The Maintenance Cycle illustrates the traveler who continues exhibiting the fixed beliefs and behaviors of the past, beliefs and behaviors that have enabled Mike to achieve everything he has accomplished up to this point, but that are preventing him from developing further. People operating in this cycle tend to fear change and attempt to protect the status quo, which is ill-advised in the face of constant disruption.

In the Growth cycle, however, the traveler is open to change and is willing to risk in order to grow and develop. That growth and development will likely enable the traveler to be more creative and innovative, and to confront the challenges of a continually disruptive world more effectively than the strategies deployed up until now.

At the end of first session, Mike is filing out the door with his peers, considering the choice at hand. He thinks to himself:

“You know what… there may be something worthwhile in this growth cycle idea… If the company is willing to invest in me, I think I’ll give it a try.”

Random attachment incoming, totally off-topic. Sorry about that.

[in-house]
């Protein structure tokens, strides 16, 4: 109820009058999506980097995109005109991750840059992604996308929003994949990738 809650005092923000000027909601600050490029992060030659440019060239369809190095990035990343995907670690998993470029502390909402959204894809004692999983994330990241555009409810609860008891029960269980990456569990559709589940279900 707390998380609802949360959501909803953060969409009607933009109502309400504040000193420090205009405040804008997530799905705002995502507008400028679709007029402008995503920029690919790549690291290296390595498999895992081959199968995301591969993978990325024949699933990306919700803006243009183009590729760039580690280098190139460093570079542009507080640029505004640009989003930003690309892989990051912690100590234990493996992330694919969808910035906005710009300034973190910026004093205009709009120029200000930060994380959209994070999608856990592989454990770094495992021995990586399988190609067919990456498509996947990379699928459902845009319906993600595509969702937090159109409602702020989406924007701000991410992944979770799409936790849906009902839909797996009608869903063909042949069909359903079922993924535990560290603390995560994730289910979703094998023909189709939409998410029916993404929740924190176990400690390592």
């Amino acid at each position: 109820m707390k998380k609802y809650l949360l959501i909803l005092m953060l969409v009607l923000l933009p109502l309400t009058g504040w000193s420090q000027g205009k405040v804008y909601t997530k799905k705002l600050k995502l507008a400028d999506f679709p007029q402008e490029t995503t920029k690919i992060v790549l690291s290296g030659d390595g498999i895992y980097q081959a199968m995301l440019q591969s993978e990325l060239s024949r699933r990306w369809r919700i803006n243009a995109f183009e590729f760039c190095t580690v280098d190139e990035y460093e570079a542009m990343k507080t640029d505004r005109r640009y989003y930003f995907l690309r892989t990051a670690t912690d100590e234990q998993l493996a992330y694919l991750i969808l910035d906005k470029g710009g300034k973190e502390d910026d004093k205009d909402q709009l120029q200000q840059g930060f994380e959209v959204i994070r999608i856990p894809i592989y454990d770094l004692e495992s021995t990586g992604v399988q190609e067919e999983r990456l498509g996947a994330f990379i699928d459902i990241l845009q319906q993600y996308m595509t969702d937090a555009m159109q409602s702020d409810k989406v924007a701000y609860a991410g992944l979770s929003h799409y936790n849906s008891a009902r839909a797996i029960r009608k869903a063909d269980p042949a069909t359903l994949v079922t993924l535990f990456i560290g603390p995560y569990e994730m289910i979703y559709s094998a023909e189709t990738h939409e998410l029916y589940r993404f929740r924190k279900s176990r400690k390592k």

Entering the Growth Cycle

If debunking the Peter Principle means addressing lack of competence through training, and training means entering the Growth Cycle… then what is required to successfully navigate the growth cycle?

Being at least 1% open. Open to learn, open to change, and willing to risk in order to grow.

This is why at Hallett Leadership, we spend time at the outset of our Accelerated Leadership Program discussing the value in taking risks to grow and develop. This can be a particularly sensitive issue for individuals we work with, because many of those selected by management for training and development are often high-performing, competitive individuals who aren’t accustomed to making mistakes – especially not in view of their peers.

In the following weeks and months, Mike is determined to shift out of his comfort zone into a growth cycle. He finds it a bit disconcerting at first. He is, after all, an individual who enjoys structure, predictability and order. Putting everything in the right place.